Is there something wrong with our sport?

I was in a road race today that ended in a bunch sprint with one rider taking a really bad header to the asphalt. As I looked back I could see the rider was not moving and needed medical attention—it sounded like a gunshot when his helmet hit the ground. The crash was within 500 yards of the finish, and so he was attended to quickly—medical and race personnel were nearby and at his side before I got turned around.

My question is mostly an invitation for commentary about what can be done in situations like this. I understand it’s racing, it’s dangerous, etc. I can’t help but look at it from another direction—where if this had happened in any other situation, everybody stops and helps. I don’t mean to criticize those who kept riding. I rode on after I saw that there was help coming, but I can’t help but feel like the situation could have played out differently.

I understand why you’d be feeling guilty for not stopping, but how else could it have played out?

And would that have made any difference?

I’m assuming you’re thinking you and the others could have stopped but weren’t the medical staff the best people to deal with it, and without climbing through all the stopped riders and bikes?


Yes @JoeX—you’re totally right, more people in the way isn’t helpful—I couldn’t have done anything anyway. I’m definitely not sure what the right answer is.

I guess it just felt kinda gross to have half the field still sprinting for the line—it wasn’t even for the podium… a break of 3 had already finished over 30 seconds before.


Ah right, slightly different scenario then - I was imagining this was a sprint for the win.

Yeah I probably would’ve stopped just in case I could help. In fact I have stopped during racing to help others, but then I’m a triathlete and we’re much nicer anyway :wink: and I’m nowhere near podium level.

Still I wouldn’t sweat it too much, the race organisers had it covered.


Actually you’ve just reminded me, I saw someone go down and not moving during Ironman UK 2017, a bunch of people stopped but protocol is to ride on until you see a Marshall and let them know. Which took forever. I couldnt get it out of my mind that night, but the race organisers couldn’t give me an update.

It’s natural to feel bad, but it’s actually ok to rely on the race community :+1:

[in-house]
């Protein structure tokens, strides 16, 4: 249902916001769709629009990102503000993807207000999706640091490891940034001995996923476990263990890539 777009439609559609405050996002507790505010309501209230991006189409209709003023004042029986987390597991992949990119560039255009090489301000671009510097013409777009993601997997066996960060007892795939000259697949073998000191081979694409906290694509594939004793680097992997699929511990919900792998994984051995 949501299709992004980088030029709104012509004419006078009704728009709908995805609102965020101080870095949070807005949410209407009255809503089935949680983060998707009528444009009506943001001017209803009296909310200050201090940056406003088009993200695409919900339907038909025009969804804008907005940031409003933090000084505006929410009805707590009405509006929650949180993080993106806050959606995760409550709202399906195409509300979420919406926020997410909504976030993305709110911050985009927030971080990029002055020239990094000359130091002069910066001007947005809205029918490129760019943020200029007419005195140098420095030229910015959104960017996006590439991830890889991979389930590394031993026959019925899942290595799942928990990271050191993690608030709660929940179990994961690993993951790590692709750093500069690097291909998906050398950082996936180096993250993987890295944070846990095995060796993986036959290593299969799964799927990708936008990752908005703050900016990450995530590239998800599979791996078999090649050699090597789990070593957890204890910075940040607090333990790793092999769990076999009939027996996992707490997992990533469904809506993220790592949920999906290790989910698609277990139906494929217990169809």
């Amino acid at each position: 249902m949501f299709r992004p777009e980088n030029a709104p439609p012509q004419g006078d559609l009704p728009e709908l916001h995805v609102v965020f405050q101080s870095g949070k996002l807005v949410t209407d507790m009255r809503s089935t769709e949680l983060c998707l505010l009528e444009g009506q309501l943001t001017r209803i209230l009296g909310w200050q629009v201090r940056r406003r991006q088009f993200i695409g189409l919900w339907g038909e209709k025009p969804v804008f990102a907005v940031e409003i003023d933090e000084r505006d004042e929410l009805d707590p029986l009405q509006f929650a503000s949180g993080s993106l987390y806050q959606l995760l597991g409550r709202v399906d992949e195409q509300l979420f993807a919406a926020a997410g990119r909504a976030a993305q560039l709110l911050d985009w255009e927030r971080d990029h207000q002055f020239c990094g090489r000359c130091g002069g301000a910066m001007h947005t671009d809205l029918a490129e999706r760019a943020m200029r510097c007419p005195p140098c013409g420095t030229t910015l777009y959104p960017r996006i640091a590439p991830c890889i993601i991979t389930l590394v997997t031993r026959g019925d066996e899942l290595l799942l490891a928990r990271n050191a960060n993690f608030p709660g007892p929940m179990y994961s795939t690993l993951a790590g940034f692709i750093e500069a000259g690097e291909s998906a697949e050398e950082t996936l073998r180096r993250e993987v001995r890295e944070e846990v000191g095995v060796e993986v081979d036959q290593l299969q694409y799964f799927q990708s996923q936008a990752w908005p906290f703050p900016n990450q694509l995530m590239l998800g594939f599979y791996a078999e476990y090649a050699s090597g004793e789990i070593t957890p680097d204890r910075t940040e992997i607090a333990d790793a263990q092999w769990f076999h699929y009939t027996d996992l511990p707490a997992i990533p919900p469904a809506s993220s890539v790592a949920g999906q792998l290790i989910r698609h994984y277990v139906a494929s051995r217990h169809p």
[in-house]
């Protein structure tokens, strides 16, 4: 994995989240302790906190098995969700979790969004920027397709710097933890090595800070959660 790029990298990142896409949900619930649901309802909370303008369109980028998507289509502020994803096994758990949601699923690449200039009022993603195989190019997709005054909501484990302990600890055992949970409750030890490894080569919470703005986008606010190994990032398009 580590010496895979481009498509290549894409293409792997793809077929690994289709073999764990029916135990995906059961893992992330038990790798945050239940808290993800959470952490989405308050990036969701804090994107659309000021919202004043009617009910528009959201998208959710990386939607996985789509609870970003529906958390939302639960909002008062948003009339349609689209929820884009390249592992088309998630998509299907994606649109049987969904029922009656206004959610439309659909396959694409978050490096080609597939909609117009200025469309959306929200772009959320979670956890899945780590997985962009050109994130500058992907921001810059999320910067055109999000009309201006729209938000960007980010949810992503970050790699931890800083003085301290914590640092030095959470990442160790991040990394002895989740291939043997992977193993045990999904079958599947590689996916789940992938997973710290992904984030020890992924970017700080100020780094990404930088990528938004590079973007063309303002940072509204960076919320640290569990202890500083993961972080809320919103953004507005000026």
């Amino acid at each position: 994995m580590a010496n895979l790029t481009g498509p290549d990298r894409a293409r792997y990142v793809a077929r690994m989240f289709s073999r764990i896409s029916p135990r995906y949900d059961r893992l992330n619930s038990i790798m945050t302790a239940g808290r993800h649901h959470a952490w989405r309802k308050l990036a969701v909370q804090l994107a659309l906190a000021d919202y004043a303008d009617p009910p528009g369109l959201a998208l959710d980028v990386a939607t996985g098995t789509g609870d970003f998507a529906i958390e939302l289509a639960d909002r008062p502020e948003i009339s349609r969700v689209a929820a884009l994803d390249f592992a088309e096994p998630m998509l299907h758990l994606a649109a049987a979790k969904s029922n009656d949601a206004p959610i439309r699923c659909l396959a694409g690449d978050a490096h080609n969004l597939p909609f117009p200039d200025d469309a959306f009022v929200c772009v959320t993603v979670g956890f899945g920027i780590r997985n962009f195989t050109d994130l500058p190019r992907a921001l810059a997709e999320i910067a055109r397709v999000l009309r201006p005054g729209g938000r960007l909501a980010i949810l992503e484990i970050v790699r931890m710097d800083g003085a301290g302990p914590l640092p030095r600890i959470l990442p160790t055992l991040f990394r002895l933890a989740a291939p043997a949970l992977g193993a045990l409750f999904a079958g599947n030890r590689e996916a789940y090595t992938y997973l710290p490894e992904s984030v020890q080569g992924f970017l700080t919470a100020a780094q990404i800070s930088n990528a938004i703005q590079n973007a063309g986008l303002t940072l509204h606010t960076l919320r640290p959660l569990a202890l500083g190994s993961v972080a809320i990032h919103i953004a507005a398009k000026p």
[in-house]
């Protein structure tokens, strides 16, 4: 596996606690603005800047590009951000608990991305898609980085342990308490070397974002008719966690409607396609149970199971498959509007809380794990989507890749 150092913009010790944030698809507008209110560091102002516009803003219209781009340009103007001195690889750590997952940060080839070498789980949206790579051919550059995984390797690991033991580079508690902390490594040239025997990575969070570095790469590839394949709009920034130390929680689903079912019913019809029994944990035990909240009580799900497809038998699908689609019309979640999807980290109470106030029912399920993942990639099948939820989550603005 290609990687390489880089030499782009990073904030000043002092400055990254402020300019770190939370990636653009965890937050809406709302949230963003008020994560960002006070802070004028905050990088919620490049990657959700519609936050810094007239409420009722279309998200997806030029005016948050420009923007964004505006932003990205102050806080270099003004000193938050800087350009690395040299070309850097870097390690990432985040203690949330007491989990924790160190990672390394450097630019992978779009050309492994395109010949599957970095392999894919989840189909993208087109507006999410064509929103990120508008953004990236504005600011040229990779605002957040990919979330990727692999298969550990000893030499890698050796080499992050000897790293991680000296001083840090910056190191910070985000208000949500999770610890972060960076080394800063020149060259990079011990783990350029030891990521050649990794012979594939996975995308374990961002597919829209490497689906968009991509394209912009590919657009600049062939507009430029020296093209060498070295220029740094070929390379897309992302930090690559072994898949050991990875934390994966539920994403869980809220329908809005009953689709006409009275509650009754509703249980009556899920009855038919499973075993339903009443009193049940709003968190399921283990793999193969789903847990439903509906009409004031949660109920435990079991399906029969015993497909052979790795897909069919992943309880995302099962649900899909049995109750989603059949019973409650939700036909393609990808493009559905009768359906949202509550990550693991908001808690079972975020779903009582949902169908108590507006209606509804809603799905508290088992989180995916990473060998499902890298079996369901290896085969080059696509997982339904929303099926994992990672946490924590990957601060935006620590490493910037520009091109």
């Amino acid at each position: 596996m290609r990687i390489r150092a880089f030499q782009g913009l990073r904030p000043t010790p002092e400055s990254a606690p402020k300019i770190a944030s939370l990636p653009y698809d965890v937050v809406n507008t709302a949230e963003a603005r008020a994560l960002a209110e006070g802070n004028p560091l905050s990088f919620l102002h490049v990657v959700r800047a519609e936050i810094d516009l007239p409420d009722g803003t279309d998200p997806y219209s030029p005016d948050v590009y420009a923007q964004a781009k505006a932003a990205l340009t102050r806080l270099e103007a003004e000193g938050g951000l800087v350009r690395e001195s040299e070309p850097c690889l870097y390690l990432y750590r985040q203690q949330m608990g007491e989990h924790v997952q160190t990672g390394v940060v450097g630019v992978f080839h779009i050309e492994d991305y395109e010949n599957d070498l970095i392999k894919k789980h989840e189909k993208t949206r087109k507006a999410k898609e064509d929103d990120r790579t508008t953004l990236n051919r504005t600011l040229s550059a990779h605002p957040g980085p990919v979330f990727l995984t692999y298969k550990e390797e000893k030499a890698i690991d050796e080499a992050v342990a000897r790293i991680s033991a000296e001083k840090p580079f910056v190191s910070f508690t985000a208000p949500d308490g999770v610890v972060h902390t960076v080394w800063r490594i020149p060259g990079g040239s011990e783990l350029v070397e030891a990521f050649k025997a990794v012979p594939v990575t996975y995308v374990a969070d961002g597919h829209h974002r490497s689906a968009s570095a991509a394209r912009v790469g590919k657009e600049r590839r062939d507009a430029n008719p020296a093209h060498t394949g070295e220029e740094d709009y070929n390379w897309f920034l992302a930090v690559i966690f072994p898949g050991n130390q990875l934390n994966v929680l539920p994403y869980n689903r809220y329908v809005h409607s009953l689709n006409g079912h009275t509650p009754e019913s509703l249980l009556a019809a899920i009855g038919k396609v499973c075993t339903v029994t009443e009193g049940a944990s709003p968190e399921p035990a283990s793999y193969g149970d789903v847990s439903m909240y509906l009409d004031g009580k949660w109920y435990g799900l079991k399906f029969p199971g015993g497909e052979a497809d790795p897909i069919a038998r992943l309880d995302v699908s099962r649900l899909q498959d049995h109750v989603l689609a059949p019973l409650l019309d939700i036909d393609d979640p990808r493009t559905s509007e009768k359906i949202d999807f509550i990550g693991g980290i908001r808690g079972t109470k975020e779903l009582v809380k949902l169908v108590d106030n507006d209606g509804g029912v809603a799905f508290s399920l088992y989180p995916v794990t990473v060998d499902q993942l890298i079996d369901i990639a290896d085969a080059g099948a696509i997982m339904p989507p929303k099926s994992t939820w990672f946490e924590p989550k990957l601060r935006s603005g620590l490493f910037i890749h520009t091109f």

Racing bicycle is far more ego filled and stuck up than other sports like running. Just a sad truth. Be the change you want to see, even if it means not being a cool cat 1 rapha dude.


I think you are over thinking this. Look at motor racing: nobody stops when there is a crash. The officials might neutralize or put out a caution flag, but the race goes on.

The only sports that stop are those which are timed (e.g., basketball, football, etc.) and have officials. But even in football, play isn’t stopped for an injury until after the play that is going on naturally stops. So how is that any different?

Plus, in your example, if some people precipitously stopped, that in and off itself could have been dangerous / caused a secondary crash, as not everyone would know a crash happened so they wouldn’t be slowing down.


Make sure if you stop you don’t take everyone out behind you. Might be safer to just let the professionals handle it…


Agree with all of the above.

Also, to think “in any other situation, everyone else stops and helps” would be false. Bike riders are still people. There are good and bad people whether they ride bikes or not, its not a problem with the sport.

Not necessarily…a few years ago at the Chicago Rock & Roll Half Marathon, I watched dozens of runners pass a guy in a wheel chair w/ very small front wheels struggle across a grate on a bridge…the small wheels were just getting caught in the grates.

To my immense shame, I was one of them. To this day, it is a massive regret in my racing life.


not a medical professional, and other then doing cpr to the tune of stayin alive from the office im not gonna be any help there